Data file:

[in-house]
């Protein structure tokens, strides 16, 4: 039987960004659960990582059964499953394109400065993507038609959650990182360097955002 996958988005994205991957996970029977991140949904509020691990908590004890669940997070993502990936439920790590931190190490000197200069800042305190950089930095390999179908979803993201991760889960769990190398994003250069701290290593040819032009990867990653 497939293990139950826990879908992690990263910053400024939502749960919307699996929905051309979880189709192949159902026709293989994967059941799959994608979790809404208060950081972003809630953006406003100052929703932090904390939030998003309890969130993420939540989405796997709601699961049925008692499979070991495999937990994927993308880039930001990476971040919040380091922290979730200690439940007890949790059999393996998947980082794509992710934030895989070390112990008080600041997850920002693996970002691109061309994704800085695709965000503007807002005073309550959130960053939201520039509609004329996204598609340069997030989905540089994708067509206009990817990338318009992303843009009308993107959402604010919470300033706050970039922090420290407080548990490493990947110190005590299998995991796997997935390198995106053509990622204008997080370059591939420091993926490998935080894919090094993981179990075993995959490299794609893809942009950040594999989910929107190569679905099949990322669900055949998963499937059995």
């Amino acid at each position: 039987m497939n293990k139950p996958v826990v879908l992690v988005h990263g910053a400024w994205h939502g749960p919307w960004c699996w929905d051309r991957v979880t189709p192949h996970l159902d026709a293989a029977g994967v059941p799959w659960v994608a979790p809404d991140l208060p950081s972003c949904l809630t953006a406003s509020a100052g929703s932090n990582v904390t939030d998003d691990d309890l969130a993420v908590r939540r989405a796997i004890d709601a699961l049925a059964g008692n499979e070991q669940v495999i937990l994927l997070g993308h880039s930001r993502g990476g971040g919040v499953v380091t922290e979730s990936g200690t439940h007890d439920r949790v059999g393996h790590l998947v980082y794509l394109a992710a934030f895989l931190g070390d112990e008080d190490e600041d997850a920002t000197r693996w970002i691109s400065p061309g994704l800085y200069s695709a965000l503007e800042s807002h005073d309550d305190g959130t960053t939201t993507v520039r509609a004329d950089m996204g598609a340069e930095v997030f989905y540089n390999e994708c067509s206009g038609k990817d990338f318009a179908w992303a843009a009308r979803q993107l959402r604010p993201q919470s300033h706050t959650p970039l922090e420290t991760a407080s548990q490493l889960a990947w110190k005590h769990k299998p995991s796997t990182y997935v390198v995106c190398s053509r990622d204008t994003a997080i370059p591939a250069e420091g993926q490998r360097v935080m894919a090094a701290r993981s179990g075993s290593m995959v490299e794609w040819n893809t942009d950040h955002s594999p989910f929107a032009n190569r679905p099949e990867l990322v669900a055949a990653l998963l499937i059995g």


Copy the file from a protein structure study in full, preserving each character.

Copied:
[in-house]
């Protein structure tokens, strides 16, 4: 039987960004659960990582059964499953394109400065993507038609959650990182360097955002 996958988005994205991957996970029977991140949904509020691990908590004890669940997070993502990936439920790590931190190490000197200069800042305190950089930095390999179908979803993201991760889960769990190398994003250069701290290593040819032009990867990653 497939293990139950826990879908992690990263910053400024939502749960919307699996929905051309979880189709192949159902026709293989994967059941799959994608979790809404208060950081972003809630953006406003100052929703932090904390939030998003309890969130993420939540989405796997709601699961049925008692499979070991495999937990994927993308880039930001990476971040919040380091922290979730200690439940007890949790059999393996998947980082794509992710934030895989070390112990008080600041997850920002693996970002691109061309994704800085695709965000503007807002005073309550959130960053939201520039509609004329996204598609340069997030989905540089994708067509206009990817990338318009992303843009009308993107959402604010919470300033706050970039922090420290407080548990490493990947110190005590299998995991796997997935390198995106053509990622204008997080370059591939420091993926490998935080894919090094993981179990075993995959490299794609893809942009950040594999989910929107190569679905099949990322669900055949998963499937059995």
């Amino acid at each position: 039987m497939n293990k139950p996958v826990v879908l992690v988005h990263g910053a400024w994205h939502g749960p919307w960004c699996w929905d051309r991957v979880t189709p192949h996970l159902d026709a293989a029977g994967v059941p799959w659960v994608a979790p809404d991140l208060p950081s972003c949904l809630t953006a406003s509020a100052g929703s932090n990582v904390t939030d998003d691990d309890l969130a993420v908590r939540r989405a796997i004890d709601a699961l049925a059964g008692n499979e070991q669940v495999i937990l994927l997070g993308h880039s930001r993502g990476g971040g919040v499953v380091t922290e979730s990936g200690t439940h007890d439920r949790v059999g393996h790590l998947v980082y794509l394109a992710a934030f895989l931190g070390d112990e008080d190490e600041d997850a920002t000197r693996w970002i691109s400065p061309g994704l800085y200069s695709a965000l503007e800042s807002h005073d309550d305190g959130t960053t939201t993507v520039r509609a004329d950089m996204g598609a340069e930095v997030f989905y540089n390999e994708c067509s206009g038609k990817d990338f318009a179908w992303a843009a009308r979803q993107l959402r604010p993201q919470s300033h706050t959650p970039l922090e420290t991760a407080s548990q490493l889960a990947w110190k005590h769990k299998p995991s796997t990182y997935v390198v995106c190398s053509r990622d204008t994003a997080i370059p591939a250069e420091g993926q490998r360097v935080m894919a090094a701290r993981s179990g075993s290593m995959v490299e794609w040819n893809t942009d950040h955002s594999p989910f929107a032009n190569r679905p099949e990867l990322v669900a055949a990653l998963l499937i059995g």